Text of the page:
Author£ºSUN ZI    FRom£ºCRSSAW: Pan Jiabin and Liu Ruixiang


    SUN ZI (SuN Tzu) said:  War is a matter of vital importance to the state; a matter of life and death, the road either to'survival or to ruin.  Hence, it is imperative that it be thoroughly studied.

    Therefore, to make assessment of the outcome of a war, one must compare the various conditions of the antagonistic sides in terms of the five constant factors: the first is moral influence;  the second, weather;  the third, terrain;  the fourth, commander; and the fifth, doctrine.  Moral influence means the thing which causes the people to be in complete  accord with their sovereign, so that they will follow him regardless of their lives and  without the slightest disloyalty.  Weather signifies night and day, cold and heat, times and seasons. Terrain comprises grounds, high and low; distances, great and small; places, dangerous and secure; lands, open and constricted; and the chances of life and death. The com- mander  stands for the general's qualities of wisdom,  sincerity, benevolence, courage, and strictness. Doctrine refers to the principles guiding the organization of the army, the assignment of ap- propriate ranks to officers, and the control of military expendi- ture.  These five constant factors should be familiar  to every general. He who masters them wins, ne who does not is defeated. Therefore, to forecast the outcome of a war, the attributes of the antagonistic sides should be analysed by making the following seven comparisons:

    1. Which sovereign possesses greater moral influence?

    2. Which commander is more capable?

    3. Which side holds  more favourable conditions in weather and terrain?

    4. On which side are decrees better implemented?

    5. Which side is superior in arms?

    6. On which side are officers and men better trained?

    7. Which side is stricter and more impartial in meting out re- wards ann punishments?

    By means of these seven elements,  I can forecast victory or defeat.

    If the sovereign heeds these stratagems of mine and acts upon them, he will surely win the war, and I shall, therefore, stay with him, If the sovereign neither heeds nor acts upon them, he will certainly suffer defeat, and I shall leave.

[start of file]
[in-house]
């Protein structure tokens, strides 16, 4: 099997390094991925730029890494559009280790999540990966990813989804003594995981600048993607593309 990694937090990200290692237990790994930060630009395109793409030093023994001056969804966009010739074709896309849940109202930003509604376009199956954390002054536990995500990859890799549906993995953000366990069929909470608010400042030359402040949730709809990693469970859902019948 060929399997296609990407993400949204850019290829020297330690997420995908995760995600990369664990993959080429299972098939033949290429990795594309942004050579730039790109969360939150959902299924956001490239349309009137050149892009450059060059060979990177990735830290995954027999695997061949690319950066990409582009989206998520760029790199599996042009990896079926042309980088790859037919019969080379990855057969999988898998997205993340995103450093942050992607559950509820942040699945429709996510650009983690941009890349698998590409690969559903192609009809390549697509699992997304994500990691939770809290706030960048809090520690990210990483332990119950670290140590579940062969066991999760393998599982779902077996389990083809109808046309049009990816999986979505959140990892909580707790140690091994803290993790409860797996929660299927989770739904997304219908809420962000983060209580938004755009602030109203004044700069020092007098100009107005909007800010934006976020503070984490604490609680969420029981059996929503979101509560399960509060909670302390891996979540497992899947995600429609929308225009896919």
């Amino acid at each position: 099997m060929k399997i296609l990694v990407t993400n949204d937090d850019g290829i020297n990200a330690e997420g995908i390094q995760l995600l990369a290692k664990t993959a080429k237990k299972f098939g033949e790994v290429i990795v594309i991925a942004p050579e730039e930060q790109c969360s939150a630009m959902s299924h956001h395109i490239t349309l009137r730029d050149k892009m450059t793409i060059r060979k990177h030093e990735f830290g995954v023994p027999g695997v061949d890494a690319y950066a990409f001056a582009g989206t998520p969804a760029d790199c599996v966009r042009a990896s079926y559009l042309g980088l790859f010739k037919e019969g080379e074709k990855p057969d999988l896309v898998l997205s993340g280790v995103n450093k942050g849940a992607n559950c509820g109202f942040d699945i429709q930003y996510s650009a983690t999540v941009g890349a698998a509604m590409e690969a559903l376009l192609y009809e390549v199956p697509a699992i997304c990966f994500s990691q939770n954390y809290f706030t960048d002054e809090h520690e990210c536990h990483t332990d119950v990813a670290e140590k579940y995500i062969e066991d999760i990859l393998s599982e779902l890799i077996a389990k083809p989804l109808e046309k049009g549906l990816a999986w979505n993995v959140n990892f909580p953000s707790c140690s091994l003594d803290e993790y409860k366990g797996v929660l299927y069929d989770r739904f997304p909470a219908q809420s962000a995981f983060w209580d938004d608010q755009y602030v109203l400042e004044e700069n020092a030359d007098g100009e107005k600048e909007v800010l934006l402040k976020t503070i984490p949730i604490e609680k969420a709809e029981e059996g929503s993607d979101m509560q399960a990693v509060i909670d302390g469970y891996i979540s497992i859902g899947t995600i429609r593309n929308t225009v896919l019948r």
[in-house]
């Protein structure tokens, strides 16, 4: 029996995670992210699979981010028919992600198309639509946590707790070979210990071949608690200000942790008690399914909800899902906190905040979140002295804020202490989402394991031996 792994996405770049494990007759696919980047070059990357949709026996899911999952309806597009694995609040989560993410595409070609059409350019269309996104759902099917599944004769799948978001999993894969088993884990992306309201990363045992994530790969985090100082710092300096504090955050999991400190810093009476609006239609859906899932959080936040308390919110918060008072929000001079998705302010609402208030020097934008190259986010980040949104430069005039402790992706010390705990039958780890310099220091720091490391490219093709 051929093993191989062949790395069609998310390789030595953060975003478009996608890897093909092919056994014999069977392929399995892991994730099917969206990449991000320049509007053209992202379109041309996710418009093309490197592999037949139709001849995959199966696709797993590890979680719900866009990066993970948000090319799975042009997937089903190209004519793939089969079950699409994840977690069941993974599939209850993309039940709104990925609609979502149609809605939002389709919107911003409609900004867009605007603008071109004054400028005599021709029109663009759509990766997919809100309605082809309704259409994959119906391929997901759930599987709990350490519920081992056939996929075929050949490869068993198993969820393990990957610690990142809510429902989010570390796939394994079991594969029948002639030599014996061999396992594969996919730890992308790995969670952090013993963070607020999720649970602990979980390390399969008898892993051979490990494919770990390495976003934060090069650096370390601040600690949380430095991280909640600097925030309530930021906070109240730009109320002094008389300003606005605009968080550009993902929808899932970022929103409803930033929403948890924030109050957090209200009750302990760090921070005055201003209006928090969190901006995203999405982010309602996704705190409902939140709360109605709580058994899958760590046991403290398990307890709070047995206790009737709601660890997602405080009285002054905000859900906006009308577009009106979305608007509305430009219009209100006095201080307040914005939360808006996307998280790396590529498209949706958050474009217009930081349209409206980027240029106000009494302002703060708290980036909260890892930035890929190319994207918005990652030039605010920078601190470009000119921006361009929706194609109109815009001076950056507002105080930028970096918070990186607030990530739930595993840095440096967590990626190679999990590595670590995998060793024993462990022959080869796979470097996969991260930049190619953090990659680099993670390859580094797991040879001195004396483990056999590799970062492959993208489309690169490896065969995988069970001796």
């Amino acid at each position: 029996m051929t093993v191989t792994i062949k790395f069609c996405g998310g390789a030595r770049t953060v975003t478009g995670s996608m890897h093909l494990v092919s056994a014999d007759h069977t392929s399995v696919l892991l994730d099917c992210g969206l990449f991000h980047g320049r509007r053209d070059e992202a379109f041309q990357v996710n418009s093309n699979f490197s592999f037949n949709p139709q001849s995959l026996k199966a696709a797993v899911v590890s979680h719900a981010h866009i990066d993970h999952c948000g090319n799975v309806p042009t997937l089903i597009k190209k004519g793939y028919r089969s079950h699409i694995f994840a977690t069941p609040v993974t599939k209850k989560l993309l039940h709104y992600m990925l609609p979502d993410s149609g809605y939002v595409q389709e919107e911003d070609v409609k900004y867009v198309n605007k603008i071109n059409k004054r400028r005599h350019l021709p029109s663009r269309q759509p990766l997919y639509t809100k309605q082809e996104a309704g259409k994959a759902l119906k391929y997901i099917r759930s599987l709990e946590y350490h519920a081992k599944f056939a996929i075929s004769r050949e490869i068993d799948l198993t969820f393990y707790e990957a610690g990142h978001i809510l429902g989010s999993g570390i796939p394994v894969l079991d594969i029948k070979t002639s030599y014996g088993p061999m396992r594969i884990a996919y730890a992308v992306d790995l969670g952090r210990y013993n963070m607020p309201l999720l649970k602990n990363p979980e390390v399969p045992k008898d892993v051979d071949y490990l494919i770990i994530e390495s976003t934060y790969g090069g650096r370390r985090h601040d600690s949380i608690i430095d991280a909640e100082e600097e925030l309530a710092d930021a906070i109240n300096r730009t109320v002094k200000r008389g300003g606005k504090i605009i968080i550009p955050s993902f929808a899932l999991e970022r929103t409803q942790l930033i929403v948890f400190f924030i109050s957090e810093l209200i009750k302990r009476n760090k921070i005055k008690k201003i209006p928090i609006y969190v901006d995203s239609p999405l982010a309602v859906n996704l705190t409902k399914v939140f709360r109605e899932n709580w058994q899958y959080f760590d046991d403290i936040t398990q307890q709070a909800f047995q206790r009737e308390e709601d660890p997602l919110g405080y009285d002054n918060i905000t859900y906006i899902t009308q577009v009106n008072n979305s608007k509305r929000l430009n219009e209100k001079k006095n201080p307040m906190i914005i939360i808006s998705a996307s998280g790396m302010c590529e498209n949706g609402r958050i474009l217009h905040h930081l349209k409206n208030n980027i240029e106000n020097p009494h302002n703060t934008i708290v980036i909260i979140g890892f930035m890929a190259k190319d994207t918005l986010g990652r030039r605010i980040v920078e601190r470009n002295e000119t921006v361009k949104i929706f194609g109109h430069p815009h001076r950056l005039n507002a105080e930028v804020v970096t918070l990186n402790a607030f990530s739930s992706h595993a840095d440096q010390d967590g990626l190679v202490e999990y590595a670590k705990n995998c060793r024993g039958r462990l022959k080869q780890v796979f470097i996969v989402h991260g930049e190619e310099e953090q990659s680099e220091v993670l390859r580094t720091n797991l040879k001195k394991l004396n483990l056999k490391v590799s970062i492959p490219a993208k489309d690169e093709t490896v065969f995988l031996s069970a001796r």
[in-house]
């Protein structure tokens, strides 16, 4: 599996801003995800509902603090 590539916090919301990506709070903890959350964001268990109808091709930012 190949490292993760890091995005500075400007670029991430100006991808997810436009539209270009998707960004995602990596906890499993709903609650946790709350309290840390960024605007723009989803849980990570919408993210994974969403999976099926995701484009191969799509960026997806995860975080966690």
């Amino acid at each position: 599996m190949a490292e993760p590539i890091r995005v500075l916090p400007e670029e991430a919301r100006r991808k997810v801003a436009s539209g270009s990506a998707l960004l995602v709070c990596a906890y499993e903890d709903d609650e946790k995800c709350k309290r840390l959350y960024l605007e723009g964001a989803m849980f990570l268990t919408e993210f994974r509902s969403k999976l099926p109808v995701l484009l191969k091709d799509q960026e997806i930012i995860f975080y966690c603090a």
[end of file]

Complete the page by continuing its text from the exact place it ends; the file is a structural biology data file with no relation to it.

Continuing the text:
Having paid  attention to the advantages of my stratagems, the commander must create a helpful  situation over and beyond the ordinary rules.  By 'situation' I mean he should act expediently in accordnace with what is advantageous in field and so meet any exigency.

    All warfare is bases on deception.  Therefore, when able to attack, we must pretend to be unable; when employing our forces, we must seem inactive; when we are near, we must make the enemy believe we are fax away; when far away, we must make him believe we are near.  Offer a bait to allure the enemy, when he covets small advantages; strike the enemy when he is in disorder.  If he is well prepared with  substantial  strength,  take double  precautions against him.  If he is powerful in action, evade him.  If he is angry, seek to discourage him. If he appears humble, make him arrogant, If his forces have taken a good rest, wear them down.  If his forces are united, divide them.  Launch attack where he is unprepared; take action when it is unexpected.  These are the keys to victory for a strategist. However, it is impossible to formulate them in detail beforehand.

    Now, the commander who gets many scores during the calcula- tions in the temple before the war will have more likelihood of winning. The commander who gets few scores during the calculations in the temple before the war will have less chance of success.  With many scores, one can win; with few scores, one cannot.  How much less chance of victory has one who gets no scores at all!  By exami- ning the situation through these aspects, I can forsee who is likely to win or lose.